Not quite knowing which way the wind was blowing, or how to purchase tickets to the film, or what, exactly, the elusive Norwood Club meant to me, I was greeted in a stately foyer and told that I was not in need of a ticket here, and to lounge in the downstairs lofty-topped parlor and salon until the film began.
[picture: Norwood French Relationship Day]
Feeling welcomed, I nestled into a down-cushioned sofa while being served French-press darkroast coffee, and waited for Alpha to show up.
[picture: Norwood Lilac & Alpha Future Album Cover Day]
Nearby, filmy types also lounged and had important business meetings. This was a homey place perfect for relaxing. I wondered numerous times if I might be asked instantly whether I wanted to join this club, but unfortunately I probably nipped this bud too early when I dashed up to the film, so carried away was I in my relaxation that I quite lost track of the time.
[picture: Norwood Important Business Day]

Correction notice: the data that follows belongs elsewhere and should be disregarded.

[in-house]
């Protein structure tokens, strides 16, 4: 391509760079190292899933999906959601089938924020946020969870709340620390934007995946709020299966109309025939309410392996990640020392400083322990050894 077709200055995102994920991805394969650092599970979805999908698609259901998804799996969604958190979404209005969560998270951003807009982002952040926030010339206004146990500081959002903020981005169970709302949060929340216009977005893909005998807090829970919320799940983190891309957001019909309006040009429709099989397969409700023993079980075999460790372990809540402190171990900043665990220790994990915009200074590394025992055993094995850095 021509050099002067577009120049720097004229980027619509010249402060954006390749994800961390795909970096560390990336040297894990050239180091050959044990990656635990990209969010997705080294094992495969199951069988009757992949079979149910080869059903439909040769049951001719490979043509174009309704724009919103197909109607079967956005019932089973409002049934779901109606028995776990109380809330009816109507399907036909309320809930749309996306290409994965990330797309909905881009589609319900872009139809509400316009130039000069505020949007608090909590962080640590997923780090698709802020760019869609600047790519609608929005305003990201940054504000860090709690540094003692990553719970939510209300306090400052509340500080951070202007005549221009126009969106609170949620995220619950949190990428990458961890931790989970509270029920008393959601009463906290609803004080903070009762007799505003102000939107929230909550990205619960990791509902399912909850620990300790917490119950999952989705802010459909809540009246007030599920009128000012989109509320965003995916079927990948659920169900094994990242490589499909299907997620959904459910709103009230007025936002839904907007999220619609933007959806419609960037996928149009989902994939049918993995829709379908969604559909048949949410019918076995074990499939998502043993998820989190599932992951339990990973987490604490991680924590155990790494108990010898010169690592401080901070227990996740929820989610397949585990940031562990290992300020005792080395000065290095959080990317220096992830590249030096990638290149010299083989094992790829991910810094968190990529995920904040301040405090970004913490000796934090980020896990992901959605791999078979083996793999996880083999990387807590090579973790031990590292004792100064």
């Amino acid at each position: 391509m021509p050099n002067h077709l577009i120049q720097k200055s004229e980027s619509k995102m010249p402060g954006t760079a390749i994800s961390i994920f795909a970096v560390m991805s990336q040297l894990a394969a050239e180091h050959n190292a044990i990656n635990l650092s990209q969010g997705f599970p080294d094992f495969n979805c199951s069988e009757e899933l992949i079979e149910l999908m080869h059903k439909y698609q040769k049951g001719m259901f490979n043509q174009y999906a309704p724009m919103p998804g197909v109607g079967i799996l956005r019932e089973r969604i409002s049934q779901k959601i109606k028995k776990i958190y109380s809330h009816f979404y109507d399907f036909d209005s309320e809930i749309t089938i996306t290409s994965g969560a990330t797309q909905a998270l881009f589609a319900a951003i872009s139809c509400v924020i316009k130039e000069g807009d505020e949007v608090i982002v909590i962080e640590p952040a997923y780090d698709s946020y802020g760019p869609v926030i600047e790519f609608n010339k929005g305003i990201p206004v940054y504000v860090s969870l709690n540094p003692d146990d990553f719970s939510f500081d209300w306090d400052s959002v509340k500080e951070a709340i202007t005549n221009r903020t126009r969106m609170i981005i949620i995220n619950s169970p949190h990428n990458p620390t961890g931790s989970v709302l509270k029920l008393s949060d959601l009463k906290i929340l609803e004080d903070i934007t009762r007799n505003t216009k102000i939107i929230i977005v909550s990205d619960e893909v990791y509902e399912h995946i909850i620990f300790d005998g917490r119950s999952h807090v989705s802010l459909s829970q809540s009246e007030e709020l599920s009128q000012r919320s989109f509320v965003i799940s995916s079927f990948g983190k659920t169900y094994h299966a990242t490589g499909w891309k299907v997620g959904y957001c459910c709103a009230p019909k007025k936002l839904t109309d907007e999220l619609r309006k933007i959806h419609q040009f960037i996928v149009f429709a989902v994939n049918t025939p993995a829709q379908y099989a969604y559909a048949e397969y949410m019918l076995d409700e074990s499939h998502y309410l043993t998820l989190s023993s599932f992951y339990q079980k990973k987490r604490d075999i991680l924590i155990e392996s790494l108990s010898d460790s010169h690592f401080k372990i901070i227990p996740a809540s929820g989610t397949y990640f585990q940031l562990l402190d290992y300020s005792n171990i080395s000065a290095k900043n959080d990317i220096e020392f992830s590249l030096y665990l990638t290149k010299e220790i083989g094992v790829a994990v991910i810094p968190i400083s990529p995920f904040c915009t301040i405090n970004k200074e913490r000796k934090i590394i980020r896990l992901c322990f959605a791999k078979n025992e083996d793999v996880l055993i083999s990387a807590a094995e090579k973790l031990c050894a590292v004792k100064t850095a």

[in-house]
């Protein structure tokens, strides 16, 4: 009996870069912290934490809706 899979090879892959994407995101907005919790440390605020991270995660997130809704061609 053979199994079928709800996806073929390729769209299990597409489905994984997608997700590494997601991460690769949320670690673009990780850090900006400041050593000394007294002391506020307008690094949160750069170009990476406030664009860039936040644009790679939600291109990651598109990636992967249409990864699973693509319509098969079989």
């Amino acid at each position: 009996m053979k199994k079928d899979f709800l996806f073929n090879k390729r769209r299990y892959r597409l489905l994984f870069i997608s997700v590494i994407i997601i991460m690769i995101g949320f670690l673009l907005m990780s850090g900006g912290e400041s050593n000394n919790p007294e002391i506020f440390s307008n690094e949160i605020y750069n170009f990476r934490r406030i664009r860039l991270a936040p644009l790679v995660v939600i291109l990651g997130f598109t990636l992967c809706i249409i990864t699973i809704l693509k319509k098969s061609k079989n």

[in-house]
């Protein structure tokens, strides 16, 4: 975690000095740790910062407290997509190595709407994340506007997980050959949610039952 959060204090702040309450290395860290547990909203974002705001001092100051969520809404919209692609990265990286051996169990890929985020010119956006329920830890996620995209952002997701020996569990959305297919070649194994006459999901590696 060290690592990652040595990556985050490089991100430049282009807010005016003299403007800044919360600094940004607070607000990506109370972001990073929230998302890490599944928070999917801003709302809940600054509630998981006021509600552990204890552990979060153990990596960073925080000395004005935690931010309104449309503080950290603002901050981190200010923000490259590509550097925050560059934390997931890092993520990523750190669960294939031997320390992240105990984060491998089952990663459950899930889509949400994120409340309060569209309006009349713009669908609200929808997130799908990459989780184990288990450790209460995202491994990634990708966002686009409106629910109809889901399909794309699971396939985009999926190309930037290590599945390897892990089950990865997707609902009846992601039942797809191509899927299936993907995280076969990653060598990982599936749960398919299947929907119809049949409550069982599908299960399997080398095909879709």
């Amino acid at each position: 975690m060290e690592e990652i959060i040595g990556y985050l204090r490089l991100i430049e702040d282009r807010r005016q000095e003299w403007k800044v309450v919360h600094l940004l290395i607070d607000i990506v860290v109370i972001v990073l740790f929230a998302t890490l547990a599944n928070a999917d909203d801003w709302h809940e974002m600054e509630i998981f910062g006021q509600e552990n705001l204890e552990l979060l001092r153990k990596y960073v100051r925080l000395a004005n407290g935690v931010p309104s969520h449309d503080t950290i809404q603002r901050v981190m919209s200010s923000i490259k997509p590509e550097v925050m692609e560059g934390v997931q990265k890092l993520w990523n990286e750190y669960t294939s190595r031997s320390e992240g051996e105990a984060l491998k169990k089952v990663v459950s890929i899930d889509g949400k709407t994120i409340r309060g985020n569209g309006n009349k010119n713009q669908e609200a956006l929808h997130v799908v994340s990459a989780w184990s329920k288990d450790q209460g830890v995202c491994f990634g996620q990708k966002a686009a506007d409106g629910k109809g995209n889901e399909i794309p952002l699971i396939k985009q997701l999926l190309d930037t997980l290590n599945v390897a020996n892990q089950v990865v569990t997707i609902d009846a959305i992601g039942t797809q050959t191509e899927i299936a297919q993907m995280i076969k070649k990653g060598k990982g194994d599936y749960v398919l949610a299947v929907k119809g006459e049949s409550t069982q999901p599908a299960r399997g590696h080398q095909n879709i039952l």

The film, Footsteps In Africa: A Nomadic Journey (dir. Dir. Kathi von Koerber) gave an collaged view of the lives of Malian nomadic tribes, the Tuareg, and the music they make. This was a tender film with lots of dance, interviews, & sandy desert, but the textual component was a disappointment. Overlaid on the screen as a story-telling technique, it seemed to reiterate the kinds of conclusions/thoughts I was having without it (one such banal insight being that nomads have deep relationships to place), rather than adding something poetic or surprising to the piece.
Perhaps this is my own snobbish poet’s critique, or I was too distracted by the fact that I was sitting in a 4th floor viewing salon at the Norwood Club, still in awe of how I landed in these usually-close-curtained environs. And yet I began to tire of the scene, feeling like a Tuareg lingering too long in a sandstorm-beaten tent, and moved on into the bright singing sidewalk bustle of 14th St., my heart a small butterfly emerging from a dampened leaf chrysalis of existential dread narrowly avoided.
* * * *